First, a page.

Published: 22 September 2016 | Author: Mohammad Jamei
- Hard economic data after the referendum is still scarce, but surveys point to a recovery in sentiment in August
- Our estimate of gross mortgage lending for August is £22.5 billion, up 15% compared to a year ago
- Prospects for house purchase activity look slightly subdued but remortgage activity could see growth
- Following significant monetary stimulus last month, the Bank of England continues to indicate that another rate cut is on the cards, if medium term prospects remain unchanged
Hard economic data for the post-referendum period is still quite thin on the ground, though survey data, which is more timely but softer, has become available for August. The problem is that survey data tends to be much more volatile.
This was probably most evident in August, as the purchasing managers’ indices (PMIs) all showed a big bounce back following contractions in July. The services and manufacturing PMIs both recorded jumps of a magnitude not seen since the series began more than 20 and 25 years ago, respectively.
Given the volatility, it can be somewhat difficult to get a clear view, but the picture looks more positive than it did a month ago.
Jobs data, perhaps the timeliest economic data available, supports this point. In the three months to July there continued to be a fall in unemployment, and the proportion of people in employment remained at the highest level since records began. The claimant count, which covers people on unemployment benefit, showed the lowest total for August in more than 40 years.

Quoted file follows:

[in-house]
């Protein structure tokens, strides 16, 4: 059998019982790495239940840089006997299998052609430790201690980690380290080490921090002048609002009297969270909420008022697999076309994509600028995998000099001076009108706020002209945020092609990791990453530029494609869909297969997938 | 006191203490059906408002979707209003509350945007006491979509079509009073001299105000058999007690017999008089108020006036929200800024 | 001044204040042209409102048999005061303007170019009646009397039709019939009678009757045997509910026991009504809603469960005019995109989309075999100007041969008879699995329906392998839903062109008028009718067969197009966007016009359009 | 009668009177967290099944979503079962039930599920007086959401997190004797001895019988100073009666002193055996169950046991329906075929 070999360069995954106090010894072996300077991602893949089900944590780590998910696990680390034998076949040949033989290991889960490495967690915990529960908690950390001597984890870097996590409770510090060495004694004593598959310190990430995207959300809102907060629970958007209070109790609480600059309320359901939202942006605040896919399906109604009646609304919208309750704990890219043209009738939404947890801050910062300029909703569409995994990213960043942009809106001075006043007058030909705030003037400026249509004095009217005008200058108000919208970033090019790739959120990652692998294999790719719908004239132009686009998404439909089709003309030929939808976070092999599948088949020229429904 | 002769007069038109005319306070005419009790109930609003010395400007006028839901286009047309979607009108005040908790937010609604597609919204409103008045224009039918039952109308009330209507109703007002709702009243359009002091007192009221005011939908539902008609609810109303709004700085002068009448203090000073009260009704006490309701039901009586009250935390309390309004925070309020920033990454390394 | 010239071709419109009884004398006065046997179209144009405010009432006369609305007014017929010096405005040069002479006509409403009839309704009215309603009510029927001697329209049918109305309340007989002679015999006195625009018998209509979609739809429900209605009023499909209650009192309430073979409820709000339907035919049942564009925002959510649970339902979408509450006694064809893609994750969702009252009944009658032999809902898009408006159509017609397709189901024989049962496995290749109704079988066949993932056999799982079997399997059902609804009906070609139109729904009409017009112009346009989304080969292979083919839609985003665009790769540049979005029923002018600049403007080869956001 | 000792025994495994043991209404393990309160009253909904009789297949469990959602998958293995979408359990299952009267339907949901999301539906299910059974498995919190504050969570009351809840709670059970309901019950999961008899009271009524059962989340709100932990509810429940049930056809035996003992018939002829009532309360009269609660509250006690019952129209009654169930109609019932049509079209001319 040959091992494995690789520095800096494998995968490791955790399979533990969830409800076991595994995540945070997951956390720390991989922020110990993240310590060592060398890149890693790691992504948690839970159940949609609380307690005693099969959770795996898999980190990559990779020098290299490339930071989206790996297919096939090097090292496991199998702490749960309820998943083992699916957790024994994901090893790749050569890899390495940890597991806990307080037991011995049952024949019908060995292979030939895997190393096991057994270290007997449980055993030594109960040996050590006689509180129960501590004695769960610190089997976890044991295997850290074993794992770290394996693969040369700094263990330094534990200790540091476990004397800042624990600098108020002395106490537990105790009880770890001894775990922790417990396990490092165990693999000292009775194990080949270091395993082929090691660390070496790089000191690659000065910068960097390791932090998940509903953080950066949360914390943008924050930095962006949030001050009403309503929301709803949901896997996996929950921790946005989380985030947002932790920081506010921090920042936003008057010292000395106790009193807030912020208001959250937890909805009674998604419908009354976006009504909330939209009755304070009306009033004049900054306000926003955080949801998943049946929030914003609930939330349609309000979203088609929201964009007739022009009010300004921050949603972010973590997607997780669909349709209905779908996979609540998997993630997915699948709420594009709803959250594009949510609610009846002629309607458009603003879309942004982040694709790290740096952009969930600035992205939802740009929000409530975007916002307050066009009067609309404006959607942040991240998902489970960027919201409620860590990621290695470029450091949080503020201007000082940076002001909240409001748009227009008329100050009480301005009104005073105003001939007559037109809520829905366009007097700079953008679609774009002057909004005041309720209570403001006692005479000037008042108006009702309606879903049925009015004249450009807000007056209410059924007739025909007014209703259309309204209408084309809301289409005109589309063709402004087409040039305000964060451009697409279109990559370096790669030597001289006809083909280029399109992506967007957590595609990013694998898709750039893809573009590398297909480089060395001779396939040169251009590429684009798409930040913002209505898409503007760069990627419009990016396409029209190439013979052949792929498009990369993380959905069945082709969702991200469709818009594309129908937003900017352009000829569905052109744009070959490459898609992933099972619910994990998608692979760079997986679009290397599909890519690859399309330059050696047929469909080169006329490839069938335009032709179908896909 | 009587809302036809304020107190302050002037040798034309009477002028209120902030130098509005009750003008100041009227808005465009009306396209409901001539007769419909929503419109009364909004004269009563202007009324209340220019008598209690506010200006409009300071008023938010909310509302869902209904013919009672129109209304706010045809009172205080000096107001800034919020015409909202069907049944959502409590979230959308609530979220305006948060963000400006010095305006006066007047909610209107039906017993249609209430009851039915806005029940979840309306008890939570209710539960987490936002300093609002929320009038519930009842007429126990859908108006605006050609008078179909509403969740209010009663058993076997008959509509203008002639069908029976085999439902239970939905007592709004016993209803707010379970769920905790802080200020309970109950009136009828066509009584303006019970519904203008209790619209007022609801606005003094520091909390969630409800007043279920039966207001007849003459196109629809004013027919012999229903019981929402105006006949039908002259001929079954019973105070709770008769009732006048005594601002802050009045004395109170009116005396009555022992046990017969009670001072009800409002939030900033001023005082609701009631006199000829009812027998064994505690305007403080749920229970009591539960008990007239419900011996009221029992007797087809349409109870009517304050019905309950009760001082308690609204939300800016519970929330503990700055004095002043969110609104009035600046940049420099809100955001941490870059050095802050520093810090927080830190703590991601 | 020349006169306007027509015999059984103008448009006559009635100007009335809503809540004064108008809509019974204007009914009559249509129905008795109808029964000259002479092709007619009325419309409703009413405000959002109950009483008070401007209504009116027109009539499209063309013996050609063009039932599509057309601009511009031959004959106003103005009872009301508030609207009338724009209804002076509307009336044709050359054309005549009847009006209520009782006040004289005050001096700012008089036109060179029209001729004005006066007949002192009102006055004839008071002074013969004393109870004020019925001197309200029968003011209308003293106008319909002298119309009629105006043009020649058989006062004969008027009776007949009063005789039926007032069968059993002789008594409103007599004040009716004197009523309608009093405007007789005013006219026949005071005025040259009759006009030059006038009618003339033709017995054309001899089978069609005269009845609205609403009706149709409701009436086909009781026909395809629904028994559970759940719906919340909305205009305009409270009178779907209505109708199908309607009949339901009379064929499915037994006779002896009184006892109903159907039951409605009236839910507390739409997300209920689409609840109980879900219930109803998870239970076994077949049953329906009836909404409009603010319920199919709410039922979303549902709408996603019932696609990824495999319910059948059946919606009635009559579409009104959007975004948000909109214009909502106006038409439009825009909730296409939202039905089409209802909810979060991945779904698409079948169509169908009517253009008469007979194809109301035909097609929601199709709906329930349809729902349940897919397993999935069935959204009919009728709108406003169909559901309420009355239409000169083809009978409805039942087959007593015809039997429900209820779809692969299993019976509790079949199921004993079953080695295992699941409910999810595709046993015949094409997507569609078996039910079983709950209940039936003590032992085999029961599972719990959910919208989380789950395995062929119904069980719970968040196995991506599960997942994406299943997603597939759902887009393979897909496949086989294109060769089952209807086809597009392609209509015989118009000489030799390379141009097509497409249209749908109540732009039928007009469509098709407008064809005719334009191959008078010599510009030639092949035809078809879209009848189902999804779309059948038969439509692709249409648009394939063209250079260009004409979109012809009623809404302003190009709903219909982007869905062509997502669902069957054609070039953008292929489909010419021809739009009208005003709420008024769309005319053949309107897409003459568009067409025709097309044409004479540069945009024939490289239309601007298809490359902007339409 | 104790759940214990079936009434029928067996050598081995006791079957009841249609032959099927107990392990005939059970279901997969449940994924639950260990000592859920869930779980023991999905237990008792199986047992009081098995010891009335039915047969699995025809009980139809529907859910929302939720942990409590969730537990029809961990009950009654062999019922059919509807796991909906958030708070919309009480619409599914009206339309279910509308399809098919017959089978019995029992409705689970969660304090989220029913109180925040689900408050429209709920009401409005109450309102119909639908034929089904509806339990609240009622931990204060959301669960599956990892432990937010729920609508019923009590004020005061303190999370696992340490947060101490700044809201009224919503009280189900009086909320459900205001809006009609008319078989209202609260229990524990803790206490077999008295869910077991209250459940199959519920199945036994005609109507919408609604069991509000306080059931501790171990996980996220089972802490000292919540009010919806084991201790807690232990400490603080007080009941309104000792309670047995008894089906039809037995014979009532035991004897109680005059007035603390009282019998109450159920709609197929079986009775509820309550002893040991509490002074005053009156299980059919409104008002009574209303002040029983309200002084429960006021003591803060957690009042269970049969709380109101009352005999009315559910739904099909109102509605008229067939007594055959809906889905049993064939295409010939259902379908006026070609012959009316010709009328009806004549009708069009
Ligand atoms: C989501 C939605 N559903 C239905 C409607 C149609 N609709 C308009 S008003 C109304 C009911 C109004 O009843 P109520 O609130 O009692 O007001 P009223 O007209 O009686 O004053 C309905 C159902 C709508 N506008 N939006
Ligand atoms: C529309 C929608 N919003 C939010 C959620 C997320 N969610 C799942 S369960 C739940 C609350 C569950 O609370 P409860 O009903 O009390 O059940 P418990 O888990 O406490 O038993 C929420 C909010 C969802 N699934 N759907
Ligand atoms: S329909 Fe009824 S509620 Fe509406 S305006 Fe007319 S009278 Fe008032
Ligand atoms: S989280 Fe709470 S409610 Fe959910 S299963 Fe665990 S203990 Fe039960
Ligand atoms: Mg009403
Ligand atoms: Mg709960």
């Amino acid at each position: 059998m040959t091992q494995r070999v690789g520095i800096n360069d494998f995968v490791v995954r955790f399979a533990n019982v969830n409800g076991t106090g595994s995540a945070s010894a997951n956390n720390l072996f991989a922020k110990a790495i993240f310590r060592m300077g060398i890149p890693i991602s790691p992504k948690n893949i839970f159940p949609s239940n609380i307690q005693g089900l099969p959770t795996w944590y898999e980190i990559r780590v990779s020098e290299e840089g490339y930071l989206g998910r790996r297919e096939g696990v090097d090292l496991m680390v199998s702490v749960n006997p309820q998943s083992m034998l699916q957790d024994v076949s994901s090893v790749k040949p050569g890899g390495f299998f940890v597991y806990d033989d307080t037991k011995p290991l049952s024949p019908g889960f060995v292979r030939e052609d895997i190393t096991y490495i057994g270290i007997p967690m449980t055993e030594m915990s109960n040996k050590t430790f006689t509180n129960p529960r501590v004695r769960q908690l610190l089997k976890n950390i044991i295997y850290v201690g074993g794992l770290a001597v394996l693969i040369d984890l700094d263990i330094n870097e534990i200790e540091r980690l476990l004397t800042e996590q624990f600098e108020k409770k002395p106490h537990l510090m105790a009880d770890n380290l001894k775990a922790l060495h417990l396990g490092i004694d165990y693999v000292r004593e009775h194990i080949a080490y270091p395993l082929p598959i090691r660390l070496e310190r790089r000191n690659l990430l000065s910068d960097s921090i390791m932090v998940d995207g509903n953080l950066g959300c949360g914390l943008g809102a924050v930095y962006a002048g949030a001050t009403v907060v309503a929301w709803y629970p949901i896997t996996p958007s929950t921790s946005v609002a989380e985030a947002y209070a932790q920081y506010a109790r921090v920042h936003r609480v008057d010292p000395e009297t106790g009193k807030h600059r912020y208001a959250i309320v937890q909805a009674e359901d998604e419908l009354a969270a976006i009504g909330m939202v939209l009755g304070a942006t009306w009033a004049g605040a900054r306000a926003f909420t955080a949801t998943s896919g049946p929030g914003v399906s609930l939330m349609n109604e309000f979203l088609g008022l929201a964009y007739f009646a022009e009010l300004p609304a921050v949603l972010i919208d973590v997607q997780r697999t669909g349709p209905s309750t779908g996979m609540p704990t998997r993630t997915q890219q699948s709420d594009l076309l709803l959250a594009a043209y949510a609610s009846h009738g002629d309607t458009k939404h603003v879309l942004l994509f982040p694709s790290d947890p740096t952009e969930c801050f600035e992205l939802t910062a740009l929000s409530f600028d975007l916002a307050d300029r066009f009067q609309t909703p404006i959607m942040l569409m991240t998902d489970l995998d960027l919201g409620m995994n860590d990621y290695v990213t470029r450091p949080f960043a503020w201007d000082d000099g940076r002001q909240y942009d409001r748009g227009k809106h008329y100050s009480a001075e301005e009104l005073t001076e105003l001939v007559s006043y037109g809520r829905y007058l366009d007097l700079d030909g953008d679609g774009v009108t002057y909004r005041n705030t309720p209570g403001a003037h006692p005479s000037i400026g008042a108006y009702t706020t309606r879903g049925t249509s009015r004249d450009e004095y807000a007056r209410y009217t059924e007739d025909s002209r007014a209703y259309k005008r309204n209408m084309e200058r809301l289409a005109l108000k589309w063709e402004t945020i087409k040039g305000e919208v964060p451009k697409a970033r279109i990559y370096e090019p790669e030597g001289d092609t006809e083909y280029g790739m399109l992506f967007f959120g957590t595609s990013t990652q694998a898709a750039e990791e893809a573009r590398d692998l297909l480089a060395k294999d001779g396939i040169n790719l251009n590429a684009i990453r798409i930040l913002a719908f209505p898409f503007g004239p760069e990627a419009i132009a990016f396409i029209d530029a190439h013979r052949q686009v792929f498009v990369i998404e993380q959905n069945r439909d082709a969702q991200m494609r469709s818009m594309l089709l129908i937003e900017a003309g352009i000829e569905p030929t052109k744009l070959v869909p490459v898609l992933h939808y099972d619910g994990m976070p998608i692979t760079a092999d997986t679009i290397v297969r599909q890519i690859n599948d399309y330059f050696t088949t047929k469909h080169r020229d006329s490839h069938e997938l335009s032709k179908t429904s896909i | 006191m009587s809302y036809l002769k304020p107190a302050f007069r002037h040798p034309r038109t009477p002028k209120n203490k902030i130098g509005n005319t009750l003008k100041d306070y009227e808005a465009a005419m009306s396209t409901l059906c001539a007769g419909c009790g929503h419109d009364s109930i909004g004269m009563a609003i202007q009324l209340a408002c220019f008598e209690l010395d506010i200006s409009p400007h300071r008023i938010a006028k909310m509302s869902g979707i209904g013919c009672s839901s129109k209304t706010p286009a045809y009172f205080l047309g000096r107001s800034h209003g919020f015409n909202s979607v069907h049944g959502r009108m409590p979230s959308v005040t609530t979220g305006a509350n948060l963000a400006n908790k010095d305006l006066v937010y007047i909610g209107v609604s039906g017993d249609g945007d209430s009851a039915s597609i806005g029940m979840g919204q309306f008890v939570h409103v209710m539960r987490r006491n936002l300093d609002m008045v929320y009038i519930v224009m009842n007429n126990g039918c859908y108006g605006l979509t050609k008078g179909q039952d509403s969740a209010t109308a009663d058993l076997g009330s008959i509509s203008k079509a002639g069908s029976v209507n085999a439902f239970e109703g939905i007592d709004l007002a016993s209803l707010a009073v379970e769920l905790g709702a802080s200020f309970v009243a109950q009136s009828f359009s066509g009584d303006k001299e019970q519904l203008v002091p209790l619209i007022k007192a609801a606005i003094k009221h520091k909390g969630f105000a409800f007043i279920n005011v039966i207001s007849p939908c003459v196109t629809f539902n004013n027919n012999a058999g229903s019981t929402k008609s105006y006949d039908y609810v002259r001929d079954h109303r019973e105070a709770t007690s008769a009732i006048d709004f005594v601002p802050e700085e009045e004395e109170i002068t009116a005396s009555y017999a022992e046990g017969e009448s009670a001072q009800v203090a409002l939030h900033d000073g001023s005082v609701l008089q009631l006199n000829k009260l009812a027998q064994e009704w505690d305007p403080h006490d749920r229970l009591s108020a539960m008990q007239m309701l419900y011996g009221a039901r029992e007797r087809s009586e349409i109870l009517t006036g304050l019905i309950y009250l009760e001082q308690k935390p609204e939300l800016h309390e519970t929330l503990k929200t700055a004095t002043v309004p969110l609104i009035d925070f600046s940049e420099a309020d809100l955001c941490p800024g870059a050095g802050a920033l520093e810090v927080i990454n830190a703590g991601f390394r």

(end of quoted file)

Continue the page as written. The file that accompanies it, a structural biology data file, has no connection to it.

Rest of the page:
This has led forecasters to revise up growth expectations for 2017, with most now expecting sluggish growth rather than recession.
While the Bank of England’s monetary policy committee (MPC) expected a recovery in the survey data for August, it had to concede that the bounce back was stronger than it had predicted.
But it seems this has not deterred the MPC from preparing the ground for another rate cut towards the end of this year, if the medium term outlook in November is judged to be broadly consistent with projections in the August Inflation Report.
If the rate is cut, it would be close to, but a little above zero, so down to 0.1% looks likely; the Bank's governor, Mark Carney, has made it very clear that the MPC does not want to move into negative rate territory, and believes that it still has other policy levers available.
Meanwhile, inflation looks set to rise. It has slowly edged up to 0.6% recently and is expected to reach 2% in the first half of next year, as large drags from food and energy prices drop out, and sterling depreciation pushes up import prices.
While this means the MPC would technically hit its inflation target, members have already stated they are willing to accept higher than target inflation, if that means supporting economic growth.
However, it is a widely accepted point that monetary policy cannot be relied on to mitigate all the adverse economic impacts associated with Brexit uncertainty.
For this reason, commentators are anticipating that there will be some complementary fiscal measures announced when the new chancellor, Philip Hammond, delivers his first autumn statement on 23 November.